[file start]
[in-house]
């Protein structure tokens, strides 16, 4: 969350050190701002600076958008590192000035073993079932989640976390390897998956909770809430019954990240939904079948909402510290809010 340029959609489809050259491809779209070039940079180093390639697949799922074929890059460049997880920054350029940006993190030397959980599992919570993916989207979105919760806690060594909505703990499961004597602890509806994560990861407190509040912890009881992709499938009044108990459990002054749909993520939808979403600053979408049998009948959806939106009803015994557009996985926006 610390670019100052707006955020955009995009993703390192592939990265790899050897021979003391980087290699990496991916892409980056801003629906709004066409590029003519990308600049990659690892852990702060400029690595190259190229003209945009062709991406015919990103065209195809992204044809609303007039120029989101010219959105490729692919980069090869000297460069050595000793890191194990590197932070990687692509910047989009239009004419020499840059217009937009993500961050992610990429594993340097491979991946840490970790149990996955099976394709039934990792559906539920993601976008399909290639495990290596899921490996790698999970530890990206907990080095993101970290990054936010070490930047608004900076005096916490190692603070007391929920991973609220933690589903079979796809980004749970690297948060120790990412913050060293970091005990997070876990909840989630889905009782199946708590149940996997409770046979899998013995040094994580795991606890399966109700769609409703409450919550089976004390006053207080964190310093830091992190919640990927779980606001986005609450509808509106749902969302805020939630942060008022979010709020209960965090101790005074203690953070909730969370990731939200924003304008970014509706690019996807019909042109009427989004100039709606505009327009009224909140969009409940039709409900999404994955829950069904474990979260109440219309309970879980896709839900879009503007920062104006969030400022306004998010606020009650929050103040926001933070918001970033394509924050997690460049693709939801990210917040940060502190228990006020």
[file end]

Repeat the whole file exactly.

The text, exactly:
[in-house]
């Protein structure tokens, strides 16, 4: 969350050190701002600076958008590192000035073993079932989640976390390897998956909770809430019954990240939904079948909402510290809010 340029959609489809050259491809779209070039940079180093390639697949799922074929890059460049997880920054350029940006993190030397959980599992919570993916989207979105919760806690060594909505703990499961004597602890509806994560990861407190509040912890009881992709499938009044108990459990002054749909993520939808979403600053979408049998009948959806939106009803015994557009996985926006 610390670019100052707006955020955009995009993703390192592939990265790899050897021979003391980087290699990496991916892409980056801003629906709004066409590029003519990308600049990659690892852990702060400029690595190259190229003209945009062709991406015919990103065209195809992204044809609303007039120029989101010219959105490729692919980069090869000297460069050595000793890191194990590197932070990687692509910047989009239009004419020499840059217009937009993500961050992610990429594993340097491979991946840490970790149990996955099976394709039934990792559906539920993601976008399909290639495990290596899921490996790698999970530890990206907990080095993101970290990054936010070490930047608004900076005096916490190692603070007391929920991973609220933690589903079979796809980004749970690297948060120790990412913050060293970091005990997070876990909840989630889905009782199946708590149940996997409770046979899998013995040094994580795991606890399966109700769609409703409450919550089976004390006053207080964190310093830091992190919640990927779980606001986005609450509808509106749902969302805020939630942060008022979010709020209960965090101790005074203690953070909730969370990731939200924003304008970014509706690019996807019909042109009427989004100039709606505009327009009224909140969009409940039709409900999404994955829950069904474990979260109440219309309970879980896709839900879009503007920062104006969030400022306004998010606020009650929050103040926001933070918001970033394509924050997690460049693709939801990210917040940060502190228990006020």